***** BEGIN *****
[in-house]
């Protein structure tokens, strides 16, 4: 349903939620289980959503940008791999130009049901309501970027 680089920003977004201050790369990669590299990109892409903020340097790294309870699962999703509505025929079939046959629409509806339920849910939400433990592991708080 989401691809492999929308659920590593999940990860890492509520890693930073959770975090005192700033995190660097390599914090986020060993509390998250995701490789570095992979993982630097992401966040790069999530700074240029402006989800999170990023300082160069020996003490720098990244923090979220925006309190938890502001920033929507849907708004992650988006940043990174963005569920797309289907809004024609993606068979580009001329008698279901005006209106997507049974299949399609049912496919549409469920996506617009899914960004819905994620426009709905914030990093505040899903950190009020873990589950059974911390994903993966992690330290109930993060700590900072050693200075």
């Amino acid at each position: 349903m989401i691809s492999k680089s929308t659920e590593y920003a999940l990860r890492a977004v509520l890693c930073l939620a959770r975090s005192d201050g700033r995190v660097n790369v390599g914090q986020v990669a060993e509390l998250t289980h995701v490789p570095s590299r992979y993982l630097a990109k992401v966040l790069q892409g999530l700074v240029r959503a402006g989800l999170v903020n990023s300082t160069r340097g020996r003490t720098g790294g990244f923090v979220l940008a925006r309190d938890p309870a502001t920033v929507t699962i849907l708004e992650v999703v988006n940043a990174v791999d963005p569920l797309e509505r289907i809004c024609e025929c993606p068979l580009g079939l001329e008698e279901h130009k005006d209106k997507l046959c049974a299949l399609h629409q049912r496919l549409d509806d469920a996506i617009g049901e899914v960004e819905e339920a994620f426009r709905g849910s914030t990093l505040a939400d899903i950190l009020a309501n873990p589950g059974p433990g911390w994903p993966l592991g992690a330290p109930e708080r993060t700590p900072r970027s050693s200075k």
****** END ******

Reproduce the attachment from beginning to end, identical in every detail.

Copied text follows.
[in-house]
């Protein structure tokens, strides 16, 4: 349903939620289980959503940008791999130009049901309501970027 680089920003977004201050790369990669590299990109892409903020340097790294309870699962999703509505025929079939046959629409509806339920849910939400433990592991708080 989401691809492999929308659920590593999940990860890492509520890693930073959770975090005192700033995190660097390599914090986020060993509390998250995701490789570095992979993982630097992401966040790069999530700074240029402006989800999170990023300082160069020996003490720098990244923090979220925006309190938890502001920033929507849907708004992650988006940043990174963005569920797309289907809004024609993606068979580009001329008698279901005006209106997507049974299949399609049912496919549409469920996506617009899914960004819905994620426009709905914030990093505040899903950190009020873990589950059974911390994903993966992690330290109930993060700590900072050693200075």
């Amino acid at each position: 349903m989401i691809s492999k680089s929308t659920e590593y920003a999940l990860r890492a977004v509520l890693c930073l939620a959770r975090s005192d201050g700033r995190v660097n790369v390599g914090q986020v990669a060993e509390l998250t289980h995701v490789p570095s590299r992979y993982l630097a990109k992401v966040l790069q892409g999530l700074v240029r959503a402006g989800l999170v903020n990023s300082t160069r340097g020996r003490t720098g790294g990244f923090v979220l940008a925006r309190d938890p309870a502001t920033v929507t699962i849907l708004e992650v999703v988006n940043a990174v791999d963005p569920l797309e509505r289907i809004c024609e025929c993606p068979l580009g079939l001329e008698e279901h130009k005006d209106k997507l046959c049974a299949l399609h629409q049912r496919l549409d509806d469920a996506i617009g049901e899914v960004e819905e339920a994620f426009r709905g849910s914030t990093l505040a939400d899903i950190l009020a309501n873990p589950g059974p433990g911390w994903p993966l592991g992690a330290p109930e708080r993060t700590p900072r970027s050693s200075k």